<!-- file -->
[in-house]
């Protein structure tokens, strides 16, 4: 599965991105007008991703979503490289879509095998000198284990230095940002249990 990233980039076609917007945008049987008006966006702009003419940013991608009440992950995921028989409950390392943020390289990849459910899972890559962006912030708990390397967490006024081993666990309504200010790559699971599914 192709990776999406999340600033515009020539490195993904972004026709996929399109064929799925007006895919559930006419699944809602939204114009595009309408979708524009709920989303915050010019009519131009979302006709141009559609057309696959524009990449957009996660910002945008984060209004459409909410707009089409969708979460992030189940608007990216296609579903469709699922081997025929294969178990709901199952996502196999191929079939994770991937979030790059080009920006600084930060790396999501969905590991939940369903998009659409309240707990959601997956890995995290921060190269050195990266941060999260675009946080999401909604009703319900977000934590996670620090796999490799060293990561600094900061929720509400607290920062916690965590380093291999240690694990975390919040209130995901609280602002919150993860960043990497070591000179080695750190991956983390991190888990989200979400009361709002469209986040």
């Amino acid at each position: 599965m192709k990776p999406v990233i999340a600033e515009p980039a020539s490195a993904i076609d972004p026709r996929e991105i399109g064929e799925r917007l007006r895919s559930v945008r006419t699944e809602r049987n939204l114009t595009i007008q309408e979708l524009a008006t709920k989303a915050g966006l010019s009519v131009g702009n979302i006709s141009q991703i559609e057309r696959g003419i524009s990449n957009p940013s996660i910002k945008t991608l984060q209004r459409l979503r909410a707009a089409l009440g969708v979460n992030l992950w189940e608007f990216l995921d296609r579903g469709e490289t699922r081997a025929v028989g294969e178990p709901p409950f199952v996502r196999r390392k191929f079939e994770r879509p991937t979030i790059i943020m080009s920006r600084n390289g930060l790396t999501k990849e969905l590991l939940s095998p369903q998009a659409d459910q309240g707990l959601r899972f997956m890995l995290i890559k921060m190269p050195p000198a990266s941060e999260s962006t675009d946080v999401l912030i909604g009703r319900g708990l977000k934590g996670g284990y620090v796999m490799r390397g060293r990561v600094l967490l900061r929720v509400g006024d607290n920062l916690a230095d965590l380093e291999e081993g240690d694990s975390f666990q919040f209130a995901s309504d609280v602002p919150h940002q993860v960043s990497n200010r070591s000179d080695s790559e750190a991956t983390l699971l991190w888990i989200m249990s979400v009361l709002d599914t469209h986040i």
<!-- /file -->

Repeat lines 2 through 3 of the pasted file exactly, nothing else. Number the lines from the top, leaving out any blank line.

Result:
């Protein structure tokens, strides 16, 4: 599965991105007008991703979503490289879509095998000198284990230095940002249990 990233980039076609917007945008049987008006966006702009003419940013991608009440992950995921028989409950390392943020390289990849459910899972890559962006912030708990390397967490006024081993666990309504200010790559699971599914 192709990776999406999340600033515009020539490195993904972004026709996929399109064929799925007006895919559930006419699944809602939204114009595009309408979708524009709920989303915050010019009519131009979302006709141009559609057309696959524009990449957009996660910002945008984060209004459409909410707009089409969708979460992030189940608007990216296609579903469709699922081997025929294969178990709901199952996502196999191929079939994770991937979030790059080009920006600084930060790396999501969905590991939940369903998009659409309240707990959601997956890995995290921060190269050195990266941060999260675009946080999401909604009703319900977000934590996670620090796999490799060293990561600094900061929720509400607290920062916690965590380093291999240690694990975390919040209130995901609280602002919150993860960043990497070591000179080695750190991956983390991190888990989200979400009361709002469209986040």
């Amino acid at each position: 599965m192709k990776p999406v990233i999340a600033e515009p980039a020539s490195a993904i076609d972004p026709r996929e991105i399109g064929e799925r917007l007006r895919s559930v945008r006419t699944e809602r049987n939204l114009t595009i007008q309408e979708l524009a008006t709920k989303a915050g966006l010019s009519v131009g702009n979302i006709s141009q991703i559609e057309r696959g003419i524009s990449n957009p940013s996660i910002k945008t991608l984060q209004r459409l979503r909410a707009a089409l009440g969708v979460n992030l992950w189940e608007f990216l995921d296609r579903g469709e490289t699922r081997a025929v028989g294969e178990p709901p409950f199952v996502r196999r390392k191929f079939e994770r879509p991937t979030i790059i943020m080009s920006r600084n390289g930060l790396t999501k990849e969905l590991l939940s095998p369903q998009a659409d459910q309240g707990l959601r899972f997956m890995l995290i890559k921060m190269p050195p000198a990266s941060e999260s962006t675009d946080v999401l912030i909604g009703r319900g708990l977000k934590g996670g284990y620090v796999m490799r390397g060293r990561v600094l967490l900061r929720v509400g006024d607290n920062l916690a230095d965590l380093e291999e081993g240690d694990s975390f666990q919040f209130a995901s309504d609280v602002p919150h940002q993860v960043s990497n200010r070591s000179d080695s790559e750190a991956t983390l699971l991190w888990i989200m249990s979400v009361l709002d599914t469209h986040i």